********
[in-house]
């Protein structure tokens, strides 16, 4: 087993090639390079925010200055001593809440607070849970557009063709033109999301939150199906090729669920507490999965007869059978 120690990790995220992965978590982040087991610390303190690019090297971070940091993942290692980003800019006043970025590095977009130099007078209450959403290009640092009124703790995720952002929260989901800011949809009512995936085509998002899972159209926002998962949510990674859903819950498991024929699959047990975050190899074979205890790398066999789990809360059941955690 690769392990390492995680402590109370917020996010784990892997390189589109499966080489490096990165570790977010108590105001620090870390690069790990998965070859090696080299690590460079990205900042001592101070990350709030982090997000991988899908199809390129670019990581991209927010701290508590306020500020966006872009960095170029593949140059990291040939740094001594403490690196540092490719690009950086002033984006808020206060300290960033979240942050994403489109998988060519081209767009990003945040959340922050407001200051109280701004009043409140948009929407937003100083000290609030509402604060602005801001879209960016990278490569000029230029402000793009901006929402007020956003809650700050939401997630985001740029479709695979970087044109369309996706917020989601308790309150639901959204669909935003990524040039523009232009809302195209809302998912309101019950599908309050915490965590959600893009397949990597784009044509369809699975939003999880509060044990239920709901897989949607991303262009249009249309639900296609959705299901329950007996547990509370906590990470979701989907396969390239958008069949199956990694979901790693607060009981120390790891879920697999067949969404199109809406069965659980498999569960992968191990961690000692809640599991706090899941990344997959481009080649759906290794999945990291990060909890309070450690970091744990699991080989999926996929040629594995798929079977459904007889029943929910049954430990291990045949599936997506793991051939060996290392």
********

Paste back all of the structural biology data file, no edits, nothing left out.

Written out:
[in-house]
């Protein structure tokens, strides 16, 4: 087993090639390079925010200055001593809440607070849970557009063709033109999301939150199906090729669920507490999965007869059978 120690990790995220992965978590982040087991610390303190690019090297971070940091993942290692980003800019006043970025590095977009130099007078209450959403290009640092009124703790995720952002929260989901800011949809009512995936085509998002899972159209926002998962949510990674859903819950498991024929699959047990975050190899074979205890790398066999789990809360059941955690 690769392990390492995680402590109370917020996010784990892997390189589109499966080489490096990165570790977010108590105001620090870390690069790990998965070859090696080299690590460079990205900042001592101070990350709030982090997000991988899908199809390129670019990581991209927010701290508590306020500020966006872009960095170029593949140059990291040939740094001594403490690196540092490719690009950086002033984006808020206060300290960033979240942050994403489109998988060519081209767009990003945040959340922050407001200051109280701004009043409140948009929407937003100083000290609030509402604060602005801001879209960016990278490569000029230029402000793009901006929402007020956003809650700050939401997630985001740029479709695979970087044109369309996706917020989601308790309150639901959204669909935003990524040039523009232009809302195209809302998912309101019950599908309050915490965590959600893009397949990597784009044509369809699975939003999880509060044990239920709901897989949607991303262009249009249309639900296609959705299901329950007996547990509370906590990470979701989907396969390239958008069949199956990694979901790693607060009981120390790891879920697999067949969404199109809406069965659980498999569960992968191990961690000692809640599991706090899941990344997959481009080649759906290794999945990291990060909890309070450690970091744990699991080989999926996929040629594995798929079977459904007889029943929910049954430990291990045949599936997506793991051939060996290392």